This is one of the most frequently asked questions I receive from clients and prospects.
There is overwhelming evidence that customers want to resolve their own issues via self-service, and doing so is far cheaper for the vendor than assisted service. This is one instance where customer satisfaction aligns perfectly with cost efficiency, meaning everyone from the CFO to the Chief Customer Officer to the customer themselves loves case deflection. If done correctly, that is.
But to measure something, you must first define it. Let’s look at what constitutes a good deflection event and how success is measured.
Accessing a create case or contact us form indicates a strong intent to escalate an issue from self-service to an assisted service case. I define “explicit deflection” as a user abandoning this escalation attempt in lieu of obtaining their resolution during that workflow.
Most self-service portals can facilitate and track such a process. Regardless of the exact flow, an explicit deflection event occurs when the user clicks on a piece of content and discontinues their case creation attempt.
Always Be Closing (Cases), a.k.a. Repetitive Deflection
While deflection is more obvious during the initial case creation, don’t forget to embed this concept within your self-service case management workflow. Anytime the customer responds to an open case, they are providing additional context, as indicated with the red box in the example above. Leverage this new information and try once more at a deflection attempt. You might decide to give only partial deflection credit for these scenarios since the case did already enter your assisted service channel.
Even better than deflecting a user’s issue within the case creation process is offering the right answer through regular searching and browsing of your support site.
This is difficult to count as deflection without understanding if the user would have created a case had they not found the answer organically. Even if you ask the user in a feedback form or survey if they would have otherwise created a case, they might not answer correctly. Instead, you can make reasonable assumptions on what constitutes an “implicit deflection.”
More obvious actions I’ve used in the past include:
- User rates document extremely high (5 out of 5 stars, thumbs up, etc).
- User clicks a “Yes, this solved my problem” (or similar) button.
- User provides positive feedback (manual text) on the document.
I’ve also considered less obvious user actions as implicit deflection candidates, such as:
- User rates the document moderately high, such as 4 out of 5 stars, without providing feedback (implying that they didn’t require further assistance).
- Standard document views.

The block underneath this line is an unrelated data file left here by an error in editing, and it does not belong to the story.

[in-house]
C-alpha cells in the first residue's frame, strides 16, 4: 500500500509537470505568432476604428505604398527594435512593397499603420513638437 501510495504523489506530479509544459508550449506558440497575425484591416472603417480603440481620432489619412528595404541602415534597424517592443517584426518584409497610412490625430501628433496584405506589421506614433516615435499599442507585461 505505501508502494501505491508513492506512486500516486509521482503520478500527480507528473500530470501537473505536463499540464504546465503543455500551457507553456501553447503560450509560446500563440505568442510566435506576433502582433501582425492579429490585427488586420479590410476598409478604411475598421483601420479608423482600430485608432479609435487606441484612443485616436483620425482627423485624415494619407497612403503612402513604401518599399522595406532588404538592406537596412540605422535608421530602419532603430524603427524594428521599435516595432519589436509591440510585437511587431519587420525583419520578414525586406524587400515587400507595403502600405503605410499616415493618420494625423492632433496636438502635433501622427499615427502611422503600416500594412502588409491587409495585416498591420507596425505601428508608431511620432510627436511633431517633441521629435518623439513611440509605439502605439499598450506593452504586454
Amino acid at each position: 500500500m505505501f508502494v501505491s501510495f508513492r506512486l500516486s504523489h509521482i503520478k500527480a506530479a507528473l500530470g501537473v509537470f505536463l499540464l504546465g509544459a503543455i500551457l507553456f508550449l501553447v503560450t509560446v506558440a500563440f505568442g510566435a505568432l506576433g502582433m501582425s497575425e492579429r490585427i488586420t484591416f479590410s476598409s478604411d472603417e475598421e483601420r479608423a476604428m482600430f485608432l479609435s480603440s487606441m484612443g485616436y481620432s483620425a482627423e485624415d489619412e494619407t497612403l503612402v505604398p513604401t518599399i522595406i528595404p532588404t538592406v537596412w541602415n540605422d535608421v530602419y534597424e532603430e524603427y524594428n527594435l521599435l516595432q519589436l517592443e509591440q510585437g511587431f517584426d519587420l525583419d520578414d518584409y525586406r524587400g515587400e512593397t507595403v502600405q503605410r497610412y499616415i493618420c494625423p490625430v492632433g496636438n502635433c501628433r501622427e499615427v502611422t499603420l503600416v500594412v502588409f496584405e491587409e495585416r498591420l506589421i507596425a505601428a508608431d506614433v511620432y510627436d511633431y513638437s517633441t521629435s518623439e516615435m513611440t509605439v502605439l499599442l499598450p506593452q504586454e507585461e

The ratio of these actions to deflection credit varies widely across the implementations and programs I have led.
Just remember that a document viewed during a regular search or browse session is no less of a deflection event than one viewed during a case creation form if it truly solved the user’s problem and prevented them from creating a case. One simple method for document view counts is to use a conservative ratio of views to deflection events.
More complex algorithms I’ve used correlate content with the propensity for case creation on that subject. For example, if “topic XYZ” was historically solved only via phone support but a document on that subject is published to self-service today, my algorithm might count 50% – 75% of the document views as implicit deflection events, at least for period of time. This is because prior to that content being available, the only solution was to create a case, so the mere viewing of that content has a high probability of preventing case creation.
This type of approach really helps accelerate Knowledge Centered Support (KCS) adoption by giving due credit to those authors who push issues out of the call center and into self service. Even over the long term, content associated with high case drivers can be rightfully provided a higher ratio of implicit deflection credit than regular content. I saw this approach work quite well when I consulted with a client, who gave their authors credit for pushing issues out of the call center and into self service through the publishing of new content.
What about issues where a customer would not have created a case but still values receiving an answer via self-service? This happens to me all the time. I’m willing to spend a few minutes self-solving a minor annoyance with a product, but I would never resort to a phone queue for resolution. This plus the deflection events constitutes a much broader concept called “Self-Service Success.”
Self-service success is about more than just avoiding calls. The more issues your customers self-solve, even if they would not have asked for assisted service, the more satisfied they will be. The better they learn how to use your product or service, the more they will use and adopt it. Self-service success generates real ROI, but I’ll leave further discussion to a separate blog post since this one is specific to deflection.
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(Editor’s note: this blog post is based on a longer article which originally appeared here.)